Shannon Reincke, of Grand Rapids, was understandably concerned when her 10-year-old son, Carter, started complaining that he was having headaches, and asked to be picked up at school several days in a row.
As it turned out, though, Carter wasn't sick -- just anxious about his upcoming standardized tests.
With all the pressure to excel on these tests these days, it's no wonder kids (and parents!) experience exam-related angst. "A certain amount of anxiety is helpful in motivating kids, but too much can interfere with concentration," says Paul Foxman, Ph.D., author of The Worried Child. To help your child cope:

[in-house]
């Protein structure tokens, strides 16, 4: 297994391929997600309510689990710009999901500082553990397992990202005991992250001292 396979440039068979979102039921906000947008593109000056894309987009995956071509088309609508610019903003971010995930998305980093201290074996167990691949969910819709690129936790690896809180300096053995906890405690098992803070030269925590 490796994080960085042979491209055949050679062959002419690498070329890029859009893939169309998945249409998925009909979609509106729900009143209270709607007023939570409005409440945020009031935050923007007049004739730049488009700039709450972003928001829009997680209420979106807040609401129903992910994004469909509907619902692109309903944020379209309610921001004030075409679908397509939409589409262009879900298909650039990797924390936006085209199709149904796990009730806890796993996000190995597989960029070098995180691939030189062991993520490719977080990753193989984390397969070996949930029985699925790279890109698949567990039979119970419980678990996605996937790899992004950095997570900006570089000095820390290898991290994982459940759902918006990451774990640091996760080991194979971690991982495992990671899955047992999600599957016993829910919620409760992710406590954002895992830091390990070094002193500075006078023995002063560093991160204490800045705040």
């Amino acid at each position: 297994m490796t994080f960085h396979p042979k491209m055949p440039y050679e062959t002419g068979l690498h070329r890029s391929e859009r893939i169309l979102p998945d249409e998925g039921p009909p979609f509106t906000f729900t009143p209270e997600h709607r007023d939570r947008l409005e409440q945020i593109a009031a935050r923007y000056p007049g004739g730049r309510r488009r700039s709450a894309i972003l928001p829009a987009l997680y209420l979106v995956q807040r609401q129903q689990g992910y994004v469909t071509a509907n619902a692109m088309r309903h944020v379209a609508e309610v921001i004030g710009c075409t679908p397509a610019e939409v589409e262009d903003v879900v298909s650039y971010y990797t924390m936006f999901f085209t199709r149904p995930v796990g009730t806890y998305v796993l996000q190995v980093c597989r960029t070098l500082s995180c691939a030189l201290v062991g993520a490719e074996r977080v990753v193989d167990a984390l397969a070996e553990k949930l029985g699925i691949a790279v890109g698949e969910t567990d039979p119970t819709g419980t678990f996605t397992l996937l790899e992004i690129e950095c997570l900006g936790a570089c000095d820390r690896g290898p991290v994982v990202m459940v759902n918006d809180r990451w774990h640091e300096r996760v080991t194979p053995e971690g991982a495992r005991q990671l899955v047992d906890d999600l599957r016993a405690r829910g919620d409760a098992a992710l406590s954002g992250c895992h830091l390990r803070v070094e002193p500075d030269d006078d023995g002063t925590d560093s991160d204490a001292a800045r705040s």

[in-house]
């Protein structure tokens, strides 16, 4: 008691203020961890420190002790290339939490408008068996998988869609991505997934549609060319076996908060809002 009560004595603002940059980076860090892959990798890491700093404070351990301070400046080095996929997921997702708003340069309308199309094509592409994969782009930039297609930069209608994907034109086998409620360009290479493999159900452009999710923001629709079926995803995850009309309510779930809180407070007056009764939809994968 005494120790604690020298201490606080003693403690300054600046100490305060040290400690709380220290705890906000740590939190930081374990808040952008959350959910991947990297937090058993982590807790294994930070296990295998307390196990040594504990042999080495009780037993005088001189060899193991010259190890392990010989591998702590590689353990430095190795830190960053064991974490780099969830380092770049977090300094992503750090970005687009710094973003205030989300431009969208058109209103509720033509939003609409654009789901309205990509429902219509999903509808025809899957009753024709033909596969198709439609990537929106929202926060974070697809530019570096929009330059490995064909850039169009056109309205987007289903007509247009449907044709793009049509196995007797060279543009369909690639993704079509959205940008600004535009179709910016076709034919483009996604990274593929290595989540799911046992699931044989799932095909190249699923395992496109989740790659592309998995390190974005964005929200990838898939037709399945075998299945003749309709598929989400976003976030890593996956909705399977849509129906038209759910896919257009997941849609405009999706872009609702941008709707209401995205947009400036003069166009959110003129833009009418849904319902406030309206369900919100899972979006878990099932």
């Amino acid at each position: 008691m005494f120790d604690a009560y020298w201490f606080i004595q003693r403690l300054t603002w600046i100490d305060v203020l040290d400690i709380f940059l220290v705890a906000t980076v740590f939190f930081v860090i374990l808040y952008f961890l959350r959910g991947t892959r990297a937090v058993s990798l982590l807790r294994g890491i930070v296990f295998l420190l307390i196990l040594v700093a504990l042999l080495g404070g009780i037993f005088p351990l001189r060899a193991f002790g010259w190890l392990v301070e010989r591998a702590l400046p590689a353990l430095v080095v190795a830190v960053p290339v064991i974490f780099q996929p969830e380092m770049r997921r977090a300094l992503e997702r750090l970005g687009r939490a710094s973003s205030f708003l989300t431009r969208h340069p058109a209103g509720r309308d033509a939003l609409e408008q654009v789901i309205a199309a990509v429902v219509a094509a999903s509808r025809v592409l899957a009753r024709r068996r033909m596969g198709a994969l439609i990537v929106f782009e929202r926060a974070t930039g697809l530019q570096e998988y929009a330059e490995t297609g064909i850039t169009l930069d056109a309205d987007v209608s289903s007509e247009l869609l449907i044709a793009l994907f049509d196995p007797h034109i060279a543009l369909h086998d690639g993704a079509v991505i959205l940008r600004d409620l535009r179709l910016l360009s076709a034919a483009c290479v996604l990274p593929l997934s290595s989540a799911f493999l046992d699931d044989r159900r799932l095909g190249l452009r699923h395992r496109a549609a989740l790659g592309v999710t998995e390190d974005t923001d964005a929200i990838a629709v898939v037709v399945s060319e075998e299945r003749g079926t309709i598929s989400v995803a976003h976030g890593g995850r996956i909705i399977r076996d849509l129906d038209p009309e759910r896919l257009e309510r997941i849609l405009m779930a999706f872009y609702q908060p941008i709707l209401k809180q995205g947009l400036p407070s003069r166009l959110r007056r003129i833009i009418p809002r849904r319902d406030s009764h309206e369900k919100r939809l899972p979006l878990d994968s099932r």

* Boost her confidence. Remind her of what a good writer she is, or of some other skill she has.
* Be prepared. Make sure her school supplies are packed up the night before the test, so she won't have the added anxiety of tracking them down.
* Keep her healthy. Have her get a good night's sleep, and eat a full breakfast. They'll give your child more energy and a sense of control.
* Be realistic. Bottom line: "No single test is going to determine your child's future," says Foxman. Encouraging her to try her hardest may be the best way to help your child make the grade.